Curcumin is the orange pigment in turmeric (the primary ingredient in curry) and has been studied for its effective therapeutic outcomes acting as an antioxidant, anti-inflammatory, antispasmodic, anticoagulant, immuno-modulatory activities and even in wound healing. Research suggests support for joint, eye, GI tract, liver, prostate and nerve health.

Curcumin supports production of B and T cells which is useful for promoting proper immune function. It also supports production of bile and enzymes that digest sugars and fats. This helps to maintain cholesterol levels within normal range. Turmeric supports intestinal flora and the mucus membranes of the body, including those of the digestive tract. As such, it may be beneficial after a course of antibiotics and for those with unbalanced intestinal flora. It also helps protect the stomach against excess acid and is used for its soothing effect on the mucosa of the gut.
Black Pepper Extract (as BioPerine®)
It has been found that the therapeutic effectiveness of curcumin is often limited due to its poor absorption from the GI tract. When taken orally only traces appear in the blood, whereas most of the dose is excreted though the feces. Our formula includes BioPerine®, a patented extract derived from the common black pepper fruit that contains the alkaloid piperine. Black pepper has been shown to enhance the bioavailability and promote absorption of curcumin both in pre-clinical studies and in studies on human volunteers.
Research
* Several studies have illustrated curcumins hepatoprotective effects, leading researchers to suggest its use in protecting the liver from exogenous insults from environmental toxins.
Servings Per Container: 60
Take 1 capsule daily, preferably with a meal, or as directed by a qualified healthcare professional.
Serving Size: 1 capsule
Amount Per Serving
Turmeric Complex Proprietary Blend … 1000mg
Turmeric (Curcuma longa) (root) and Turmeric Extract (Curcuma longa) (root) (Standardized to contain 95% Curcuminoids) 
BioPerine® Black Pepper Extract … 5mg
(Piper nigrum) (fruit) (Standardized to contain 95% piperine)
Other Ingredients: vegetable cellulose (capsule), rice powder, l-leucine
This product is free of milk, egg, fish, peanuts, crustacean shellfish (lobster, crab, shrimp), soybeans, tree nuts, wheat, yeast, gluten, corn, sugar, and artificial sweeteners, flavors, colors and preservatives. This product is free of ingredients derived from genetically modified organisms (GMOs).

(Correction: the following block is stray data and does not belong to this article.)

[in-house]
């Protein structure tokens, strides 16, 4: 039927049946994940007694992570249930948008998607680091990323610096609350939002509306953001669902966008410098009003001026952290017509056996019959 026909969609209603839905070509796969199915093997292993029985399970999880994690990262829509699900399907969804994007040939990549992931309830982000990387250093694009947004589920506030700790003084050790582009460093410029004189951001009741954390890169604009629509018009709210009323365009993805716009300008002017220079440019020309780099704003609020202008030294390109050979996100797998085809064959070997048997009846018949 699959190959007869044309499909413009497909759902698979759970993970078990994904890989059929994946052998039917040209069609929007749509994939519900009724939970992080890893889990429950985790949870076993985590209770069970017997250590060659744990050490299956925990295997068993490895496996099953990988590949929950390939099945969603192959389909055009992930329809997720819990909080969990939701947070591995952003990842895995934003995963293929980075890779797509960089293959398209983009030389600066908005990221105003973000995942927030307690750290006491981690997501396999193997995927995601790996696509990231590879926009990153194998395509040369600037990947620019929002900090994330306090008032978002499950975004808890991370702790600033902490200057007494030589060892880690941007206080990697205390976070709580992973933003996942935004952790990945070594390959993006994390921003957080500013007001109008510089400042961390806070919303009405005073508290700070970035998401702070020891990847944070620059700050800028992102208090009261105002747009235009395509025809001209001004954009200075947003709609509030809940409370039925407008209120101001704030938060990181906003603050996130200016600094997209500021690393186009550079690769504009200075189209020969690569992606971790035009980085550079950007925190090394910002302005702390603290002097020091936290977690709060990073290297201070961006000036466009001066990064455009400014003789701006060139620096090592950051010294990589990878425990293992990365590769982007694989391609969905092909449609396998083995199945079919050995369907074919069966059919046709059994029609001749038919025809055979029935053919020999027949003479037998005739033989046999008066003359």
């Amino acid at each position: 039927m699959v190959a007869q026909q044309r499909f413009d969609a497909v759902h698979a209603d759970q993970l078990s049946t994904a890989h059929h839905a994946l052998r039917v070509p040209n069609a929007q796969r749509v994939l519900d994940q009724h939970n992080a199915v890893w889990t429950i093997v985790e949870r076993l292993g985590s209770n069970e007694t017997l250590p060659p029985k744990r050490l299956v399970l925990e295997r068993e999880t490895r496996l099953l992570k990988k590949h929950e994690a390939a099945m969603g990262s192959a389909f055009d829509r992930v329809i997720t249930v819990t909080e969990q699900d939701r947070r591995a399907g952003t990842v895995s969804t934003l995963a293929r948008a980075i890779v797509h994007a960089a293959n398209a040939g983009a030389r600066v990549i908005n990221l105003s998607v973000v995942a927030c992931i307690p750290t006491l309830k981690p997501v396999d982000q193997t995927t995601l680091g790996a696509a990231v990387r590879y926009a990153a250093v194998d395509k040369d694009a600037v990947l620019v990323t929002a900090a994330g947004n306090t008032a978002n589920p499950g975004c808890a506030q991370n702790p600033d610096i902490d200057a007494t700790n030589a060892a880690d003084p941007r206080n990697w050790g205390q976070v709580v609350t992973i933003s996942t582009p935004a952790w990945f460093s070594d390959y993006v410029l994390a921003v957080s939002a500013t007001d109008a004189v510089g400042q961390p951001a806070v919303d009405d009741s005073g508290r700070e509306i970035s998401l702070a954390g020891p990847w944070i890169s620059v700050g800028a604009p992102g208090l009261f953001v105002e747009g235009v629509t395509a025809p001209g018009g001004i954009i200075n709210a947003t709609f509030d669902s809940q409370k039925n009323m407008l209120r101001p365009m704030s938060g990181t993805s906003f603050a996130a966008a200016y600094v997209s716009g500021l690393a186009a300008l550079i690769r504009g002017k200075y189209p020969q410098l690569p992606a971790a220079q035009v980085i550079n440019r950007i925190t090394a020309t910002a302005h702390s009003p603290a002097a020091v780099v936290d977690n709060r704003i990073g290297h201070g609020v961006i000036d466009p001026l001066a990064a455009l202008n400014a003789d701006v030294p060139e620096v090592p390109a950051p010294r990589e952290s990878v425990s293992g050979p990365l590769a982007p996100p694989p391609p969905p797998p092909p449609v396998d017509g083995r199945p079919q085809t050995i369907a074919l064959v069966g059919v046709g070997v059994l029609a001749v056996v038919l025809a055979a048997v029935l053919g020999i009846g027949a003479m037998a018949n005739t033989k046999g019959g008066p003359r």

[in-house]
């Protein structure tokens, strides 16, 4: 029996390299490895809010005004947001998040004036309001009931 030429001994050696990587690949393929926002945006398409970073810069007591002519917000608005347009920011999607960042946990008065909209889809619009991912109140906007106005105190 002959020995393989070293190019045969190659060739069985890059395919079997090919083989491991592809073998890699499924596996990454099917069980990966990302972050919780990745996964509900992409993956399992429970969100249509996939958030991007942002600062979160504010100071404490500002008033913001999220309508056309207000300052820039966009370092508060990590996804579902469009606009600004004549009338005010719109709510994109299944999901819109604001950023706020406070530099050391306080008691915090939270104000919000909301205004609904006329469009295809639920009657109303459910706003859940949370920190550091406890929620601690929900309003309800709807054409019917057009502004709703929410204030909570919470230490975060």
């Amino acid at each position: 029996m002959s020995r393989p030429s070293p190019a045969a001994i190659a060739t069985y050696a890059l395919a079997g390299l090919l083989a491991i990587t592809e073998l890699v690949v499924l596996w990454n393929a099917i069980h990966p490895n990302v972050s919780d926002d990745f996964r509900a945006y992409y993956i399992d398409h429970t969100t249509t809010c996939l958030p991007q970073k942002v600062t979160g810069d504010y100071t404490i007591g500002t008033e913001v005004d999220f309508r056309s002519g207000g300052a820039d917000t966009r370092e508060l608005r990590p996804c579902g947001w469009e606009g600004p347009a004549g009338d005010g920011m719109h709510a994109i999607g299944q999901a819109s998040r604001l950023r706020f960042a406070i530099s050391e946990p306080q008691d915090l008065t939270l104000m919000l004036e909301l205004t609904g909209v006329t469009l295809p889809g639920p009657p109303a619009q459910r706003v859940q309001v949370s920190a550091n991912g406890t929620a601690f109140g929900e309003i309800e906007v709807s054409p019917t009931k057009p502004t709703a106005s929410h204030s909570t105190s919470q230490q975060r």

BioPerine® is a registered trademark and patented product of Sabinsa Corporation

References
* Shoba G, Joy D, Joseph T, et al. Influence of piperine on the pharmacokinetics of curcumin in animals and human volunteers. Planta Med 1998 May;64(4):353-56. [PMID: 9619120]
* Jagetia GC, Aggarwal BB. “Spicing up” of the immune system by curcumin. J Clin Immunol. 2007 Jan;27(1):19-35. [PMID: 17211725]
* Funk JL, Oyarzo JN, Frye JB, et al. Turmeric extracts containing curcuminoids prevent experimental rheumatoid arthritis. J Nat Prod. 2006 Mar;69(3):351-55. [PMID: 16562833]
* Jurenka JS. Anti-inflammatory properties of curcumin, a major constituent of Curcuma longa: a review of preclinical and clinical research. Altern Med Rev. 2009 Jun;14(2):141-53. [PMID: 19594223]
* Ng T, et al. Am J Epidemiol. 2006;164:898-906.
* Sun AY, Wang Q, Simonyi A, et al. Botanical phenolics and brain health. Neuromolecular Med. 2008;10(4):259-74. [PMID: 19191039]
* Neelofar K, Shreaz S, Rimple B, et al. Curcumin as a promising anticandidal of clinical interest. Can J Microbiol. 2011 Mar;57(3):204-10. [PMID: 21358761]
* Epstein J, Docena G, MacDonald TT, et al. Curcumin suppresses p38 mitogen-activated protein kinase activation, reduces IL-1beta and matrix metalloproteinase-3 and enhances IL-10 in the mucosa of children and adults with inflammatory bowel disease. Br J Nutr. 2010 Mar;103(6):824-32. [PMID: 19878610]